The hardness (a parameter obtained from texture profile analysis) and viscosity of thickener solutions with different flow properties (viscosity (μ) vs. shear rate (γ̇)) were measured for care foods for dysphagic patients. In addition, the correlation between hardness and velocity of food through the pharynx was investigated. Carboxymethyl cellulose (CMC) and locust bean gum solutions were almost considered Newtonian fluids, while solutions of xanthan gum and commercial thickening powder showed similar shear thinning. Plots of μ at a shear rate of 3 s-1vs. hardness were well fitted with a straight line. However, plots of μ at a shear rate of 25 s-1 and 50 s-1vs. hardness could be fitted with two different straight lines for solutions with different flow properties. As the values of hardness and viscosity increased, a decrease was observed in the maximum velocity through the pharynx, Vmax, which has been reported to be a good predictor of aspiration risk. These results confirm that the flow properties of solutions should be considered when substituting hardness for viscosity as an index for care food for dysphagic patients.
To produce a novel Mozzarella cheese, the homofermentative lactic acid bacteria (LAB) Streptococcus salivarius ssp. thermophilus, isolated in Hokkaido, was chosen from the authors’ originally constructed LAB library. Physiological analysis of this strain indicated relatively weak acid production. To use this LAB as starter bacteria to produce mozzarella-type cheese, citric acid was used as a supplement to decrease the pH. Thus, the manufacturing method using both lactic acid fermentation and pH adjustment was established for the mozzarella cheese. The mozzarella cheese made using this manufacturing method exhibited good flavor. Consequently, we demonstrated that the originally isolated strain could be applied to the cheese manufacturing process without the need to select variants that are tolerant to severe culture conditions. Therefore, this result indicated that wild strains might be applied to cheese manufacturing without the need for laborious pre-selection considerations.
In order to develop fish paste products with novel textures, “rice gel” prepared from high-amylose rice porridge was mixed with walleye pollock surimi, and a heat-induced gel was prepared. The physical properties of the gel were investigated by dynamic viscoelastic measurement and penetration test. High-amylose rice gel showed high emulsifying properties when mixed with oil. When the emulsified rice gel was mixed into walleye pollock surimi, both directly heated gel and two-step heated gel yielded greater breaking strength and break strain when compared to the same gels without oil. In particular, the two-step heated gel showed unique properties that differed from the conventional Kamaboko gel. Moreover, when the emulsified high-amylose rice gel was added to surimi, the changes in the physical properties of directly heated gel and two-step heated gel were different with regard to both penetration test and dynamic viscoelasticity measurement results.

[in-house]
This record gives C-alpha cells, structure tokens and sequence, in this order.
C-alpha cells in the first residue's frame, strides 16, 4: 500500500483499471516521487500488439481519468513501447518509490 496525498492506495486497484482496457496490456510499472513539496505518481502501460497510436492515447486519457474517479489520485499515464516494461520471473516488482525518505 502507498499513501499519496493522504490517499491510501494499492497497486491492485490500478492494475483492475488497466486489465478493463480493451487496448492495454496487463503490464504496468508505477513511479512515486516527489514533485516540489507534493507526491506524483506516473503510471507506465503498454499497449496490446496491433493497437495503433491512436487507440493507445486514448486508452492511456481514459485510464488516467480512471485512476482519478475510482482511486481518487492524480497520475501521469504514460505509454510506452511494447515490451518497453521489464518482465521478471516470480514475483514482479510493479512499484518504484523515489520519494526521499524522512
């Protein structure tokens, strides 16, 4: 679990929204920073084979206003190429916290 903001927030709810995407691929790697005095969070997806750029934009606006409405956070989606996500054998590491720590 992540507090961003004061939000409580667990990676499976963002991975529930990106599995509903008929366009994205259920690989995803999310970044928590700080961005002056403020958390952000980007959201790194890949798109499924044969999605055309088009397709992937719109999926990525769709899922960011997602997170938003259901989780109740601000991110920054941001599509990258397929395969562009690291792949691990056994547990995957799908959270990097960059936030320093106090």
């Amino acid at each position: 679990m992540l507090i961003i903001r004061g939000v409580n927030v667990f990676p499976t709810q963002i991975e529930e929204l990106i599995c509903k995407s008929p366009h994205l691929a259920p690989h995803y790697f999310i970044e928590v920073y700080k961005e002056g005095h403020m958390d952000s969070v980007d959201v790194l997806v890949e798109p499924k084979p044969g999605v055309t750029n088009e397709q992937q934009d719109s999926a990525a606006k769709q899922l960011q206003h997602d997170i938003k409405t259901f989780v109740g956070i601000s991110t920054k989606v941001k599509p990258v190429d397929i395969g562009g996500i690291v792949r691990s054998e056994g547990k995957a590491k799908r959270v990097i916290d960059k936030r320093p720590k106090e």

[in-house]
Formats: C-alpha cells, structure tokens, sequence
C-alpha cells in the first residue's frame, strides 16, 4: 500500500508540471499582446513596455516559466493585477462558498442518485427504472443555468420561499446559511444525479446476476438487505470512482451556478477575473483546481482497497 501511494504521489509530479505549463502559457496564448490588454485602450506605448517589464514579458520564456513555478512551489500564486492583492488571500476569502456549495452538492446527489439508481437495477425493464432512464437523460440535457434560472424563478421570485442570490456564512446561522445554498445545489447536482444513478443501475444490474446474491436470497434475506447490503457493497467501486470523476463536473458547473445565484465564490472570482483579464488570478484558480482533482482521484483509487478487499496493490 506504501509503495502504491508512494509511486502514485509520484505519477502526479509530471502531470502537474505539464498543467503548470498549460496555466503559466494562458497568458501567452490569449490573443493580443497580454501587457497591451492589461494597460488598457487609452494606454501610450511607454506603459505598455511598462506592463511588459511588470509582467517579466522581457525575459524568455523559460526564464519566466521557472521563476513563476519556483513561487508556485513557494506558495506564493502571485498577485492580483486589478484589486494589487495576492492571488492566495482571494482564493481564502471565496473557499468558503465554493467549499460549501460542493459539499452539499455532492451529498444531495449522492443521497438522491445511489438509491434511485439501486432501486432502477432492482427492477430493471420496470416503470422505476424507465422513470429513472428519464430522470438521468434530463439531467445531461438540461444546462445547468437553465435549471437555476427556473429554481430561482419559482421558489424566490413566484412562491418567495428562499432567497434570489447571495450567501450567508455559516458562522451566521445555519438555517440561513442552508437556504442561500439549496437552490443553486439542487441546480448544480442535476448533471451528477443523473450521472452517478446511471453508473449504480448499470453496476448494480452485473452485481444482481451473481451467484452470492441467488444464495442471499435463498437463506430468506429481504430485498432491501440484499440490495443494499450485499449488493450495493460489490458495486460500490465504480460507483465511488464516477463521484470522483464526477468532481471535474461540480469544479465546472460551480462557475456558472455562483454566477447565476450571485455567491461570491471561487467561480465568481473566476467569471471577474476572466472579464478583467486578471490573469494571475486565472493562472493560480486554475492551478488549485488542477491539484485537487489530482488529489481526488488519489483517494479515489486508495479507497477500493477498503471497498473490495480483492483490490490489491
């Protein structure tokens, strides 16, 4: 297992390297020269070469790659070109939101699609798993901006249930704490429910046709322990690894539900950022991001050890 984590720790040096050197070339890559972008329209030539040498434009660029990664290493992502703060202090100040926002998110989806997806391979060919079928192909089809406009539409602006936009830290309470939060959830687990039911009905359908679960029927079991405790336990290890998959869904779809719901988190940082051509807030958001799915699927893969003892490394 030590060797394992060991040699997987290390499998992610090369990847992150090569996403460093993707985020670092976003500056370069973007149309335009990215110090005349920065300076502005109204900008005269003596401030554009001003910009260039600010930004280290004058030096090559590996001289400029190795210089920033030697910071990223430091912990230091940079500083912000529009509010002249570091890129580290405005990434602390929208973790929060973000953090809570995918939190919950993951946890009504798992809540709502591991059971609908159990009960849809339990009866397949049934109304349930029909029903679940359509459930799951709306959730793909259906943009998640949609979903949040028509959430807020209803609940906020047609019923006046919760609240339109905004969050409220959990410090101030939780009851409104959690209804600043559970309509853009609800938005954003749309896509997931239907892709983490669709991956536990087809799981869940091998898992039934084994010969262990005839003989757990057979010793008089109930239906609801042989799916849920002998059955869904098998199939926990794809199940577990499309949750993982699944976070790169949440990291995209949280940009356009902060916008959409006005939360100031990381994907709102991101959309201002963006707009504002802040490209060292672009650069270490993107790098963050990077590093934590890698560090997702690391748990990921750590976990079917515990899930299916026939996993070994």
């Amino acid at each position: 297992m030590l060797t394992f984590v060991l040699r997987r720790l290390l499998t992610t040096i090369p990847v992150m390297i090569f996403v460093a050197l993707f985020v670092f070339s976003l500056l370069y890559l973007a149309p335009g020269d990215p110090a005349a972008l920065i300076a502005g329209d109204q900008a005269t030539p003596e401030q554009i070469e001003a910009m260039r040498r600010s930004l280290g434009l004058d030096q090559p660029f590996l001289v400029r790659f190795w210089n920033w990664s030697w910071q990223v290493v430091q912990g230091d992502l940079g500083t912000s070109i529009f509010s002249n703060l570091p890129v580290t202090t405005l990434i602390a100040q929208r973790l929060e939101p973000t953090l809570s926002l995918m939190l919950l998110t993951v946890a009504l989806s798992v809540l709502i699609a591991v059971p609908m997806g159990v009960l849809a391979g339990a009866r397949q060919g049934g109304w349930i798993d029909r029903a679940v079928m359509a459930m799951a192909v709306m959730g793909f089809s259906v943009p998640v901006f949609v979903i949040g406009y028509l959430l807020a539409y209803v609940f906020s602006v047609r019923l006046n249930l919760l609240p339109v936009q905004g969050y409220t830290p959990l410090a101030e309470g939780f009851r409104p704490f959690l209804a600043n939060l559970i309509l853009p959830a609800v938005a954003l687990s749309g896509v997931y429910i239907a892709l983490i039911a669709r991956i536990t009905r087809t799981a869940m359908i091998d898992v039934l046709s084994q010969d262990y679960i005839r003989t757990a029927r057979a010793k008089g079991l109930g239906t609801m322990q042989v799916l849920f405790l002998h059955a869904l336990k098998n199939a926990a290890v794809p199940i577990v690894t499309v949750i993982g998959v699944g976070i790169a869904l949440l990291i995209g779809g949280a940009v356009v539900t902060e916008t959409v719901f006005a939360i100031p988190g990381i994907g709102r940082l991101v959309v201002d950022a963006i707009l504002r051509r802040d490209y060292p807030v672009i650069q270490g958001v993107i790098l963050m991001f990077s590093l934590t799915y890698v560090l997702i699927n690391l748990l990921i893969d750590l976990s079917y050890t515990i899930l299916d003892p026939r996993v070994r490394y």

In this study, a process for making softened green broccolis prepared with freeze-thaw impregnation of macerating enzymes was clarified. Blanching and freeze-thaw processes were required to achieve the corresponding firmness. The process that contributed the greatest to softening was an enzymatic reaction. The softened broccolis prepared with freeze-thaw impregnation of macerating enzymes exhibited 1/5∼1/6 firmness values compared with broccolis boiled for 6 or 10 minutes, and did not show significant differences in ascorbic acid contents and colorimetrically-determined a* values. These results suggested that the freeze-thaw impregnation of macerating enzymes is an effective method to produce adequately softened green vegetables.
We conducted a milk-clotting test and evaluated a model curd with the aim of making a new cheese using soybean and adzuki bean broths. Milk clotting time was slowed by the polyphenols contained in the bean broth; however, there was no significant difference in the curd yield with broth addition up to 40% (v/v), and a good model curd was formed. The appearance of the model cheese made with 30% (v/v) broth reflected the color tone of each broth type. This indicates the possibility of producing a new cheese in which the polyphenols contained in bean broths are incorporated into the cheese curd.
In Japan, the cultivation of new wheat varieties for use in bread and in Chinese and other noodles is an important and urgent objective for increasing the domestic wheat production and the food self-sufficiency ratio. Many molecular markers are currently available; those used in wheat breeding programs in Japan are generally employed to assess the amylose content, dough strength, grain hardness, wheat yellow mosaic virus, and preharvest sprouting. Molecular markers for flour color and grain yield will be developed in the next few years.
Glutenin subunit composition, amylose content, and grain hardness are critical determinants for the end-use properties of wheat. Glutenin composition determines gluten strength, which is important for bread-making. Lower amylose content increases springiness, which is important in white salted noodle production. Grain hardness affects the damaged starch content in flour ; a high damaged starch content increases water absorption and facilitates dough fermentation. These qualtiy attributes are genetically determined. Here, I review these genetic traits based on their allelic variation in imported wheat classes and domestic wheat cultivars. It is thus potentially possible to optimize the allelic compositions of these traits in order to improve the end-use properties of domestic wheat cultivars.